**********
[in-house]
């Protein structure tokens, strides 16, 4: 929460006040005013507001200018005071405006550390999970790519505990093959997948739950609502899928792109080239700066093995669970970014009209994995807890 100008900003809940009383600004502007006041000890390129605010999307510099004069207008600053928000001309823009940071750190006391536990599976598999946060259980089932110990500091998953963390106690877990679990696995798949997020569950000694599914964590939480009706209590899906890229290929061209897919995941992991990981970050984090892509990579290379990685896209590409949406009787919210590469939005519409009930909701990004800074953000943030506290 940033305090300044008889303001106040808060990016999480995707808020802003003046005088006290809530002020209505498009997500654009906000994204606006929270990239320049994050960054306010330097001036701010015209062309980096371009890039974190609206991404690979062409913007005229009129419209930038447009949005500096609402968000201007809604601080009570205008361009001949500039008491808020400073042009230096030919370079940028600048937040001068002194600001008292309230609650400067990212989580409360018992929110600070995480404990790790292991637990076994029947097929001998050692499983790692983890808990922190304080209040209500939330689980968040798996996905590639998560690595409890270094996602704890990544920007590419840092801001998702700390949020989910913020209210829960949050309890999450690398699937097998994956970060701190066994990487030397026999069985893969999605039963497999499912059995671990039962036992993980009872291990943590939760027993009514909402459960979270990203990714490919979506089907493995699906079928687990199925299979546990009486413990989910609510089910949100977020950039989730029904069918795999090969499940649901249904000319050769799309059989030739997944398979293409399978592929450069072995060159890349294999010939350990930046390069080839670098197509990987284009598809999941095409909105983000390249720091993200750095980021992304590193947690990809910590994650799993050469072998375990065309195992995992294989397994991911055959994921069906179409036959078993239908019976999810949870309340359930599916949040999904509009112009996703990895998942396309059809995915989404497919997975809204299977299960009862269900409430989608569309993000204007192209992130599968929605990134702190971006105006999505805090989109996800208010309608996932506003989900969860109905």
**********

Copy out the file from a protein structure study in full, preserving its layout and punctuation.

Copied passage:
[in-house]
């Protein structure tokens, strides 16, 4: 929460006040005013507001200018005071405006550390999970790519505990093959997948739950609502899928792109080239700066093995669970970014009209994995807890 100008900003809940009383600004502007006041000890390129605010999307510099004069207008600053928000001309823009940071750190006391536990599976598999946060259980089932110990500091998953963390106690877990679990696995798949997020569950000694599914964590939480009706209590899906890229290929061209897919995941992991990981970050984090892509990579290379990685896209590409949406009787919210590469939005519409009930909701990004800074953000943030506290 940033305090300044008889303001106040808060990016999480995707808020802003003046005088006290809530002020209505498009997500654009906000994204606006929270990239320049994050960054306010330097001036701010015209062309980096371009890039974190609206991404690979062409913007005229009129419209930038447009949005500096609402968000201007809604601080009570205008361009001949500039008491808020400073042009230096030919370079940028600048937040001068002194600001008292309230609650400067990212989580409360018992929110600070995480404990790790292991637990076994029947097929001998050692499983790692983890808990922190304080209040209500939330689980968040798996996905590639998560690595409890270094996602704890990544920007590419840092801001998702700390949020989910913020209210829960949050309890999450690398699937097998994956970060701190066994990487030397026999069985893969999605039963497999499912059995671990039962036992993980009872291990943590939760027993009514909402459960979270990203990714490919979506089907493995699906079928687990199925299979546990009486413990989910609510089910949100977020950039989730029904069918795999090969499940649901249904000319050769799309059989030739997944398979293409399978592929450069072995060159890349294999010939350990930046390069080839670098197509990987284009598809999941095409909105983000390249720091993200750095980021992304590193947690990809910590994650799993050469072998375990065309195992995992294989397994991911055959994921069906179409036959078993239908019976999810949870309340359930599916949040999904509009112009996703990895998942396309059809995915989404497919997975809204299977299960009862269900409430989608569309993000204007192209992130599968929605990134702190971006105006999505805090989109996800208010309608996932506003989900969860109905």